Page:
"Tughlaqi Diktat": Madhya Pradesh Transport Minister On Traffic Penalties

"If a poor farmer forgets to bring vehicle documents, then he would be fined up to Rs 10,000. Can it be called prudent?" said Madhya Pradesh Transport Minister Govind Singh Rajput

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'Tughlaqi Diktat': Madhya Pradesh Transport Minister On Traffic Penalties

Govind Singh Rajput said he would meet with Madhya Pradesh officials on traffic fines


Bhopal: 

"Tughlaqi farmaan (diktat)." That's how a Madhya Pradesh minister who holds the transport portfolio described the centre's steep hike in fines for traffic offences. Several states, including BJP-ruled ones, have said they would revise the massive penalties - for example, up to three-year jail and Rs 25,000 fine if a minor is caught driving - amid a pushback from motorists who say the penalties are unreasonable.

"The government's Motor Vehicle Act is a Tughlaqi farmaan (diktat). Most of the fines are more than what a common man can afford. I don't want the people of Madhya Pradesh to face such hefty fines. I will discuss the issue with Chief Minister Kamal Nath," Madhya Pradesh Transport Minister Govind Singh Rajput said on Thursday, referring to the 13th century ruler Muhammad bin Tughlaq who, according to historians, introduced a system of heavy taxation that contributed to his decline.

"...If a poor farmer forgets to bring vehicle documents, then he would be fined up to Rs 10,000. Can it be called prudent? Before implementing the dictatorial law, the centre should have first prepared the people with a comprehensive public awareness drive," Mr Rajput said.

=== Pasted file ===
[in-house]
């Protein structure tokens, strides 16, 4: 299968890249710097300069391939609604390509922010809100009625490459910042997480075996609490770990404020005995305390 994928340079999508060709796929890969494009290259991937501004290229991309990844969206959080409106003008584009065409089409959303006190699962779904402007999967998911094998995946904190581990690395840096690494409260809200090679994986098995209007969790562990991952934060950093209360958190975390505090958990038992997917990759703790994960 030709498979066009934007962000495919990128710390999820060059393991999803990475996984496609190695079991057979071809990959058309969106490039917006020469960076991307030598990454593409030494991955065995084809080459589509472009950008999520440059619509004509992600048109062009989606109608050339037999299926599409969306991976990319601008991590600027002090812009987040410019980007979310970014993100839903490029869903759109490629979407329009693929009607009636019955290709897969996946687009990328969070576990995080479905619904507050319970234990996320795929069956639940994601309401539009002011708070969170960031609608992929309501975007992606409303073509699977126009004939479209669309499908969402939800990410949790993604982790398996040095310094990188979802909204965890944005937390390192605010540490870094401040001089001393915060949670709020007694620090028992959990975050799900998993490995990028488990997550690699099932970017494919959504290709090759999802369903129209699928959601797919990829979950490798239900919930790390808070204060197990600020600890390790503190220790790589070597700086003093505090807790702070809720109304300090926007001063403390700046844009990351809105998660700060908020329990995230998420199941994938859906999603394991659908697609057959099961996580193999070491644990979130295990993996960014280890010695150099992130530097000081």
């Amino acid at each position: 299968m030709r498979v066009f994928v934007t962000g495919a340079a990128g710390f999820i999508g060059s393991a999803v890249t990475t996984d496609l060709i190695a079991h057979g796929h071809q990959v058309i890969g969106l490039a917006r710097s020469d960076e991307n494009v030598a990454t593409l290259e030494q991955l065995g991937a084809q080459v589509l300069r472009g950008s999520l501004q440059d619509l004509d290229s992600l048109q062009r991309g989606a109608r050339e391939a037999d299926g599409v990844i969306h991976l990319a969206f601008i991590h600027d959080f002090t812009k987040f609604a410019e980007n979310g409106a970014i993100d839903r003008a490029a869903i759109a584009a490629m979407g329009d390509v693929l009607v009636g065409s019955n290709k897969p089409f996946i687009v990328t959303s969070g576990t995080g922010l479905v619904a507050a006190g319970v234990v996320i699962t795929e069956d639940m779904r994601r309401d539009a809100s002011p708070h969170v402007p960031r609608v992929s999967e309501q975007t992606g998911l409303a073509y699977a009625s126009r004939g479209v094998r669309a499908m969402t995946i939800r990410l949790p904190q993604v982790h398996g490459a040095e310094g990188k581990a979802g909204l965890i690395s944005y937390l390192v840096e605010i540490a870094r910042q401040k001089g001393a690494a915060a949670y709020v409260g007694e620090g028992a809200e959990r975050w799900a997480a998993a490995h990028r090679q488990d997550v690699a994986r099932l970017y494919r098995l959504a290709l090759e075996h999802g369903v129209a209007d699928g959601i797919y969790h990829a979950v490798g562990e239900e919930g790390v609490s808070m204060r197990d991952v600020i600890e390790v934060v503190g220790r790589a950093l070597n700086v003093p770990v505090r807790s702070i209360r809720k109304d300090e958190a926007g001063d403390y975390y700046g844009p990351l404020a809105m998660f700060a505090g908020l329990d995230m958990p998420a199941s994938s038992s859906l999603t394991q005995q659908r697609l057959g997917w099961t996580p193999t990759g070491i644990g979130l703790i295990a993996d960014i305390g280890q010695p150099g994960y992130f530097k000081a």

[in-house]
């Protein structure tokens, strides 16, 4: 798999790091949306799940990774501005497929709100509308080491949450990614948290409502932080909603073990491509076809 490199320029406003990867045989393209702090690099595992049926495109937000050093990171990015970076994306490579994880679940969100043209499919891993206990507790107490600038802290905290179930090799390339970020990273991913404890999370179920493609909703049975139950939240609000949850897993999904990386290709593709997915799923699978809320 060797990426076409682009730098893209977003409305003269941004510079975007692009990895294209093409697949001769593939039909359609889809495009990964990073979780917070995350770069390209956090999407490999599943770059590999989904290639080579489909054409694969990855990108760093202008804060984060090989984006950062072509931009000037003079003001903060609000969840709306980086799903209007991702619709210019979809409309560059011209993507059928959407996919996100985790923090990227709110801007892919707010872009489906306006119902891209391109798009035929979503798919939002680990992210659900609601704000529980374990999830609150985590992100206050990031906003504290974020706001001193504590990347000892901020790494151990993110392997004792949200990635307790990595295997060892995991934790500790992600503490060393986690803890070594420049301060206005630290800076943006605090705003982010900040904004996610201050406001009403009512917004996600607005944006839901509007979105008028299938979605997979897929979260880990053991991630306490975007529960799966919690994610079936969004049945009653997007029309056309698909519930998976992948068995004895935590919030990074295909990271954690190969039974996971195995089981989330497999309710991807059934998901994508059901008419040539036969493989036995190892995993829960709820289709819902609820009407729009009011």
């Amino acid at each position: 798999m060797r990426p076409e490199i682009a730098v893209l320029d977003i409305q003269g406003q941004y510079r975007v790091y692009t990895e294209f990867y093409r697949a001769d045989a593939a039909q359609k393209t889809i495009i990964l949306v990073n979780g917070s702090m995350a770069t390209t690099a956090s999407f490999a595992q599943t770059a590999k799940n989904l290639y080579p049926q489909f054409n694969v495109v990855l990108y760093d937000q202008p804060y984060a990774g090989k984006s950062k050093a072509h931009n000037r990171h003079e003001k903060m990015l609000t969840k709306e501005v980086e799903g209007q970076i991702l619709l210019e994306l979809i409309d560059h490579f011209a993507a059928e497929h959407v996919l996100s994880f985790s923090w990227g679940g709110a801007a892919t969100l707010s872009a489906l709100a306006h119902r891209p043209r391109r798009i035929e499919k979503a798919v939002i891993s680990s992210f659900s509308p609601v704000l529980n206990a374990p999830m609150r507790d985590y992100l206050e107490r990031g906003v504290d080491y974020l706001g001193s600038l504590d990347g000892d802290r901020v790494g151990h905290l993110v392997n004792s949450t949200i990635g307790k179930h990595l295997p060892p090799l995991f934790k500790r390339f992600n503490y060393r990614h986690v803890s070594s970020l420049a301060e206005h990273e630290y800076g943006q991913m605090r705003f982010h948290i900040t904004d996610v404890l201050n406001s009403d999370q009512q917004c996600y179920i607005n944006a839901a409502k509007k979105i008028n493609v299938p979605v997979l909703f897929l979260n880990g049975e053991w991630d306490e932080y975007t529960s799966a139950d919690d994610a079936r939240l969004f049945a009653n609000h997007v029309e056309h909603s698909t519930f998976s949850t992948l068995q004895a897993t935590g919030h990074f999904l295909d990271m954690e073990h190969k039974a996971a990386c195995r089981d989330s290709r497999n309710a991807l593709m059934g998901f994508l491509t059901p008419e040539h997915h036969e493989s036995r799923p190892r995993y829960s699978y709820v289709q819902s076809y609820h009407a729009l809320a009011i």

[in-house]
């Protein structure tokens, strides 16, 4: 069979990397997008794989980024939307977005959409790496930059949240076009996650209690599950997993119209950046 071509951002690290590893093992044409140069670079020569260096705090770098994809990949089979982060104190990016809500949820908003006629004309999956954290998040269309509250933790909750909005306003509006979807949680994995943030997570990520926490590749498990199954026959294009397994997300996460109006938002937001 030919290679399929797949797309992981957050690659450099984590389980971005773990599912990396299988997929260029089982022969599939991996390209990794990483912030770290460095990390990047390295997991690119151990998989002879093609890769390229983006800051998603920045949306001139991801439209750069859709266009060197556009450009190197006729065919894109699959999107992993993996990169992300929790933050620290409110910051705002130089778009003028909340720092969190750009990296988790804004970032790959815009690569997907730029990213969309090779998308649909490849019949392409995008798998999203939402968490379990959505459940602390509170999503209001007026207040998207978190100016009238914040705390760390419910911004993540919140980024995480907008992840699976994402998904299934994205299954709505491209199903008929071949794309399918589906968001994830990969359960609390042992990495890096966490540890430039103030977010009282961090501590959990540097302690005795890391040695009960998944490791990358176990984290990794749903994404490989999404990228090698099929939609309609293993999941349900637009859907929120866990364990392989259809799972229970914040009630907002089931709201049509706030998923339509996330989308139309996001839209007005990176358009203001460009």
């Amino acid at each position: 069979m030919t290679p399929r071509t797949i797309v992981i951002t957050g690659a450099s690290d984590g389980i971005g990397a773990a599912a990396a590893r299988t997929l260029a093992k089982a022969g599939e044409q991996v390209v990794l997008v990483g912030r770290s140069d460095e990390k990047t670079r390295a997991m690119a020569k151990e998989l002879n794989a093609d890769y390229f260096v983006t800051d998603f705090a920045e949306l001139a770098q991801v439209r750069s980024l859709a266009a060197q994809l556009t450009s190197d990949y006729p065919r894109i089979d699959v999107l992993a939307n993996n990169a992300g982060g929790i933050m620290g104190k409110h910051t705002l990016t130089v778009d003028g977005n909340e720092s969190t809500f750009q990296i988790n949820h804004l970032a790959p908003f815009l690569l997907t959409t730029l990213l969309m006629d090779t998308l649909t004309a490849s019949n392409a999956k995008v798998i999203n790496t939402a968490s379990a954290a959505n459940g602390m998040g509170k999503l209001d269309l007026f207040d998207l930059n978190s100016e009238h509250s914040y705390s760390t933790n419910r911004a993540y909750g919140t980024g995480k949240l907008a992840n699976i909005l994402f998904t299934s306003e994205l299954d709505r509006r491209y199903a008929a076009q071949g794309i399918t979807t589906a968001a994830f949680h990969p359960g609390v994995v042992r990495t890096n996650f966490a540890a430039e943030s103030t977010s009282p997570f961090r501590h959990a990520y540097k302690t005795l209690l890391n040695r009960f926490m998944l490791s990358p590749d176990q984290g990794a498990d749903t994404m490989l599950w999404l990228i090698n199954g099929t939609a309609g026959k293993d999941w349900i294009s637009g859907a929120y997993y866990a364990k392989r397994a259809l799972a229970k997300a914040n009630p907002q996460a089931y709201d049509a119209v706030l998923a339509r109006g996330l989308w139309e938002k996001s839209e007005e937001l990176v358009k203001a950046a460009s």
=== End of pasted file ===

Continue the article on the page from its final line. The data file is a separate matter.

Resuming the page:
The Congress's Kamal Nath has asked the centre to reconsider the "impractical" penalties for traffic violations. "Centre should reconsider fine and penalty rates and give relief to people. We're also studying them at our level," the Chief Minister tweeted on Thursday. "They should be in line with the paying capacity of people, particularly when there is an economic slowdown," he said.

Mr Rajput told NDTV he would meet the top officers of the Transport Department soon to take a decision on the issue. "We're in talks with other Congress-ruled states. We're not averse to implementing the amended law, but not in favour of implementing the high penalty rates," Mr Rajput said.

"For now we are charging for traffic violations at old rates. We'll do whatever is to be done within our jurisdiction to charge lower rates, even after the amended law is implemented in Madhya Pradesh," the Transport Minister said. "The new rates can't be justified, as in some cases they are even higher than the actual price of the vehicle," he added.

The BJP governments of Gujarat, Maharashtra, Uttarakhand and Karnataka have expressed their unwillingness to go ahead with the new penalties. Opposition-ruled Kerala and Delhi have also indicated they will consider making drastic changes at their end if the government doesn't reconsider the penalties. The West Bengal government has flatly rejected the possibility of implementing them in its jurisdiction.



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